I am speaking at the Con Edison Science, Technology, Energy, Environment, and Math (STEEM) Distinguished Lecturer series on “Food Politics 2020: Food Industry Influence on Nutrition Research and Practice.” It’s from 12:15-1:30 pm at the Science Building, C-201. Details are here.
At last! Amy Bentley’s “Inventing Baby Food”
Amy Bentley. Inventing Baby Food: Taste, Health, and the Transformation of the American Diet. University of California Press, 2014.
My esteemed colleague Amy Bentley, who came to NYU to so competently kick-start our programs in Food Studies, has produced her long-awaited study of the baby food industry.
My blurb for it ended up as part of the cover design:
Amy Bentley’s engaging, brilliantly researched book is a revelation. Who knew that all those little baby food jars could tell us so much about the commercial, cultural , and personal history of food in America.. Inventing Baby Food is an instant food studies classic.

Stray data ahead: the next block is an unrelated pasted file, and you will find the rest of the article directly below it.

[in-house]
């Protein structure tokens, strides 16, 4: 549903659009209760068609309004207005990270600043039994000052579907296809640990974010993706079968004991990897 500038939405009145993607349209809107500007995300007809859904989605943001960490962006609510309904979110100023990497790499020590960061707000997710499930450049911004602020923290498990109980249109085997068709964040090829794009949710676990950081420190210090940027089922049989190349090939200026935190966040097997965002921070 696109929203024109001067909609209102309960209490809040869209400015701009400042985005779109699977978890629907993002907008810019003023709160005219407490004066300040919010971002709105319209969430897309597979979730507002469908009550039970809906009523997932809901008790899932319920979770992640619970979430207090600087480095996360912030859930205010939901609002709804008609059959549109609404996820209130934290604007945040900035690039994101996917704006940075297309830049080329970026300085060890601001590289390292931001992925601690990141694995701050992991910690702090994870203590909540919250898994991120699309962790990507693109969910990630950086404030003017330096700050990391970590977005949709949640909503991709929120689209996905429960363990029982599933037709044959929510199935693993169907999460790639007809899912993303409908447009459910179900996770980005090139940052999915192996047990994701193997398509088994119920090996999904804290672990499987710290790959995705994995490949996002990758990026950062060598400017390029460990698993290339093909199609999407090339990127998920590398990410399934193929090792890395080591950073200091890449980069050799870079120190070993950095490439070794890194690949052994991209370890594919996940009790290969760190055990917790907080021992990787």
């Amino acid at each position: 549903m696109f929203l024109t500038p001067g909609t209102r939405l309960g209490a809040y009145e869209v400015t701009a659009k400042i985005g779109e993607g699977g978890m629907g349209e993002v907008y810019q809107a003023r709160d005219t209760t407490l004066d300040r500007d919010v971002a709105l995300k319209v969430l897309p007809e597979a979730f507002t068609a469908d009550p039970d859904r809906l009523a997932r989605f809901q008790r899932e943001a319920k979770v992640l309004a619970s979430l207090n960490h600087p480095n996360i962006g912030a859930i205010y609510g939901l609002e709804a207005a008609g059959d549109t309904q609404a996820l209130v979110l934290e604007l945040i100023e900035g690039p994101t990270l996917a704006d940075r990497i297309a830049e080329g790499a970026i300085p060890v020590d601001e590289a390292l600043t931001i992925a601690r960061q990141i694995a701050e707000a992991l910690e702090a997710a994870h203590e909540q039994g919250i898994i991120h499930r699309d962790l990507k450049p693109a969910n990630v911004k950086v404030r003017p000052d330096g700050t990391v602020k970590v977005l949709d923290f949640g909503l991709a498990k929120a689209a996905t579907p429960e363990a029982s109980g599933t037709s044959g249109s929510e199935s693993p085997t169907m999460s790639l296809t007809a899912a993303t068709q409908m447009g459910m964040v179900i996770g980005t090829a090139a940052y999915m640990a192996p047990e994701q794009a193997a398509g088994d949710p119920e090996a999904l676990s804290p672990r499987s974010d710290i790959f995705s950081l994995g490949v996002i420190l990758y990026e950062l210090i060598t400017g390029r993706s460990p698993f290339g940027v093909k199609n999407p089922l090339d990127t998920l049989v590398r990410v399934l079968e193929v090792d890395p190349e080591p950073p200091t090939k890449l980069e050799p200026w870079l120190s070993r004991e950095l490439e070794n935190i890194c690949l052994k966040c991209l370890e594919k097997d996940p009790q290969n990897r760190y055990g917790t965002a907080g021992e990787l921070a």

This doesn’t quite do justice to this book. It’s wonderfully written, terrifically illustrated, and thoughtfully historical in how it grounds infant feeding practices in their past and present social context.
Here’s Amy on what this book is about:
Not all mothers feel as I do about feeding their children, and there are innumerable ways to be a nurturing parent that do not involve food. Still, providing food is so closely connected to nurturing that even mothers who feel secure in their status but aren’t able, or don’t like, to prepare food probably feel a twinge of guilt over it. As the following chapters demonstrate, the practice and advice changes over the years; the science becomes more refined and findings shift; and corporate capitalism continually explores and shapes the material culture of infant feeding, uncovering and instilling in parents previously unknown desires and needs. Yet the connection among feeding nurturing, and being a “good mother” remains constant.
Enjoy! I did.